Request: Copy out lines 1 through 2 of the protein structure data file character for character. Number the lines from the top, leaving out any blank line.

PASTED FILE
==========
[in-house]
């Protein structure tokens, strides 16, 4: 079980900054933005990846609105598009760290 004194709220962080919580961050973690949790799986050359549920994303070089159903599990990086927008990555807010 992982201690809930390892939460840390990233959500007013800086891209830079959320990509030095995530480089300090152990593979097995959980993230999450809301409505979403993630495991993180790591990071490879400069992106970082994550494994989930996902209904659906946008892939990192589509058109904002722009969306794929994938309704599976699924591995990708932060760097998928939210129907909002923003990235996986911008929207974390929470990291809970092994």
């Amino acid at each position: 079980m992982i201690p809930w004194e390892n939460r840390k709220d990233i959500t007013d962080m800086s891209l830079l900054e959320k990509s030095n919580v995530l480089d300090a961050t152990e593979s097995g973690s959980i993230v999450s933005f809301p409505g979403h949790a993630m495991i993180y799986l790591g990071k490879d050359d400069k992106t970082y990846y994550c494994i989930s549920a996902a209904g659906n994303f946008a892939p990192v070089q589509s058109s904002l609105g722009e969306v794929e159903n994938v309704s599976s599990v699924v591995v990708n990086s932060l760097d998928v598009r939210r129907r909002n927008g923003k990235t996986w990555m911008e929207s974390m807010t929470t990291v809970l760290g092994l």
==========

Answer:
[in-house]
């Protein structure tokens, strides 16, 4: 079980900054933005990846609105598009760290 004194709220962080919580961050973690949790799986050359549920994303070089159903599990990086927008990555807010 992982201690809930390892939460840390990233959500007013800086891209830079959320990509030095995530480089300090152990593979097995959980993230999450809301409505979403993630495991993180790591990071490879400069992106970082994550494994989930996902209904659906946008892939990192589509058109904002722009969306794929994938309704599976699924591995990708932060760097998928939210129907909002923003990235996986911008929207974390929470990291809970092994």